I've always been attracted to the stories of people who pursued a craft beyond repeated failures. Over the last couple weeks several of these stories have landed in my lap, which probably means it is time to pay attention.
The most recent was a story of a man who started a school here in Portland, OR called Bonsai Mirai, which has become known as one of the best places to learn about the art of Bonsai in the world. The creator of the school Ryan Neil started the school, but only after pursuing his love of Bonsai with a passion that superceded failure. I heard a piece about Ryan on the radio, and these lines jumped out to me:
"Neil wanted to move to Japan when he finished high school, but his parents insisted on college, so he studied horticulture. It was all with a singular goal: to study with Masahiko Kimura. He’s really the father of modern bonsai,” said Neil. “He took traditional bonsai and literally turned it on its head. I mean, turned trees upside down. No one even knew that was possible. And he was the one from age 12, he was the one I was going to study with.” A mentor took Neil to Japan and introduced him to Kimura, who laughed at the idea of taking on an American student. So Neil wrote him a letter. It went unanswered. He wrote another letter. Again, unanswered. He continued to write every month for two years until finally, a month before graduation, Kumura agreed to let him come. Neil spent six years under Kimura’s eye."(you can read the whole piece here: Is Portland the Epicenter of an American Bonsai Movement?)
I am imagining Ryan writing 24 letters. He put each one of them in a mailbox in Porltand, OR marked to Japan not knowing whether it would be put immediately in the trash. After two years of rejection Neil spent six years with the mentor of his dreams, and has used all he learned under Mr. Masahiko Kimura to start Bonsai Mirai.
Just days before I heard this story on the radio I stumbled upon a video I had never expected to like. I don't know why I clicked play, perhaps it was just curiorisity. The video is by a man named David Bull. During the first few seconds you hear the sound of wood being carved with a knife, I don't know why, but this sound hit my ears and my brain went into a state of focused relaxation. David started talking and I was hooked. The way his voice sounds, and the care of his movements was unexpectantly soothing. I feel the same way when I watch Bob Ross videos...I cannot stop watching, it's as if my entire body enters a state of relaxation.
I was then captivated by the story David began to tell. In his continued pursuit of carving mastery David sought out the companionship of Mr. Susumu Ito. In the video David talks about how difficult it was to get Mr. Susumu Ito to allow him to observe him carving. David was continualy turned down. It wasn't until a TV crew approached Mr. Susumu Ito with a proposal to create a documentary series that David was invited into his space.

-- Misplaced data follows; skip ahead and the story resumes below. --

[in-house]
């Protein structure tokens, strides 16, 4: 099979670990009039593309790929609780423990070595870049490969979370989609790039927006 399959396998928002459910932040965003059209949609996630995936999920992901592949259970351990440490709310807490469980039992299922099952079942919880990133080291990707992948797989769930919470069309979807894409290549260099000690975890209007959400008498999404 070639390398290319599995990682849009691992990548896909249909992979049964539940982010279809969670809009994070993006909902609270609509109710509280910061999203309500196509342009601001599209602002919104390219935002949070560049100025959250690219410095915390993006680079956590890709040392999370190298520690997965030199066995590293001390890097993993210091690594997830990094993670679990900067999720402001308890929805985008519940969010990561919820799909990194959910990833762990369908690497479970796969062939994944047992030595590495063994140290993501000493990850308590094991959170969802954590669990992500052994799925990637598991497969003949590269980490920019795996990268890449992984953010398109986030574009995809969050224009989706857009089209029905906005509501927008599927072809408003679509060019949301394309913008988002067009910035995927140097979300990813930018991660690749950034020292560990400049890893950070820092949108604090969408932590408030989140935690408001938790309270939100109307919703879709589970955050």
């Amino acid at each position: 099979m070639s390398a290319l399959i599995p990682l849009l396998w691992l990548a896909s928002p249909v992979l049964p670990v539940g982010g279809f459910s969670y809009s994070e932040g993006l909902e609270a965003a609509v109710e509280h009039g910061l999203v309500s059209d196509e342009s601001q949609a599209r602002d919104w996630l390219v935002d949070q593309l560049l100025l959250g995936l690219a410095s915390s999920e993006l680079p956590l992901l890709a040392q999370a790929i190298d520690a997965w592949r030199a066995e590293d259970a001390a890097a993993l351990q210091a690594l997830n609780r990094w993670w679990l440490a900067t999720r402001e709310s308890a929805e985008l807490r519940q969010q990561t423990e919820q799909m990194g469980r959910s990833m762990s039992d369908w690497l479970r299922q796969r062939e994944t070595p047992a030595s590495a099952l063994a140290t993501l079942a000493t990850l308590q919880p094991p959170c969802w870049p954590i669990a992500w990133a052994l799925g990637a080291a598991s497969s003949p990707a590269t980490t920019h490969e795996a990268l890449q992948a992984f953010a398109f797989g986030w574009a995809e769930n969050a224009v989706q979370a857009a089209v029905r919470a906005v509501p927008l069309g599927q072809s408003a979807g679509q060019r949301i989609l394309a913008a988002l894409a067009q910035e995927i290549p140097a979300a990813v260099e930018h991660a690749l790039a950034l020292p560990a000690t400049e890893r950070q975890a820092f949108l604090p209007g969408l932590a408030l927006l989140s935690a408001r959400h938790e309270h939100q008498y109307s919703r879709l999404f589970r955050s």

What strikes me about this video is David's commitment to his craft, and his continued pursuit of learning from the best. Also the mystery of Mr. Susumu Ito, and the way he held his craft close to his heart, cautious and careful about who he shared it with. (If you want to watch the video yourself I will embed it at the end of this blog).
Why had these two examples landed in my lap? What are they trying to tell me?
It has been both a magical, and difficult time for me. I have devoted the last eight years of my life pursuing my calling into ministry. Prior to those eight years I spent four years learning all I could about it. All together I've spent the last twelve years of my life learning about what it takes to be a pastor, what it takes to listen, what it takes to come alongside people in their spirituality.
In this learning I've been humbled time and time again. I've failed many times. As I've said in recent blogs, it his hard to trust the line, "you are going to learn from this!" in the moment. As a person with anxiety failure makes me feel uprooted. During times of feeling uprooted I question everything, but mostly myself. Quite frequently I enter into long periods of time where this questioning can feel paralyzing.
I've been thinking about David Bull and Ryan Neil the last few weeks. It makes me wonder if I am doing exactly what I should be doing as a thirty year old who is only twelve years into his "craft."
If I am to look at my work as a pastor as a craft, then I can look at my sixth year at my meeting (what Quakers call church) as just the infancy of my journey. Perhaps I am in a season of deep learning, where questioning everything is exatly what I should be doing. This thought brings me comfort, and it gives me joy to know that I have this incredible opportunity to continue to grow. It gives me hope that maybe there will be relief from the anxiety, of the paraylzed feeling of "not knowing."
What resonates with me when it comes to David and Ryan's story is a love for the craft, and the work it takes to be better. My hope is that their devotion will continue to be reminders to me that I am on my own path of love for my craft, and that the hard work and failure that comes with it are just part of the maturing process.
(I also just want to say that I have so much to be thankful for when it comes to my colleague Mike Huber. I look at him as my own Susumu Ito, although he has never turned me down from learning from him. There isn't a day that goes by that I am not overwhelmed with the thought that I am so lucky to learn from him.)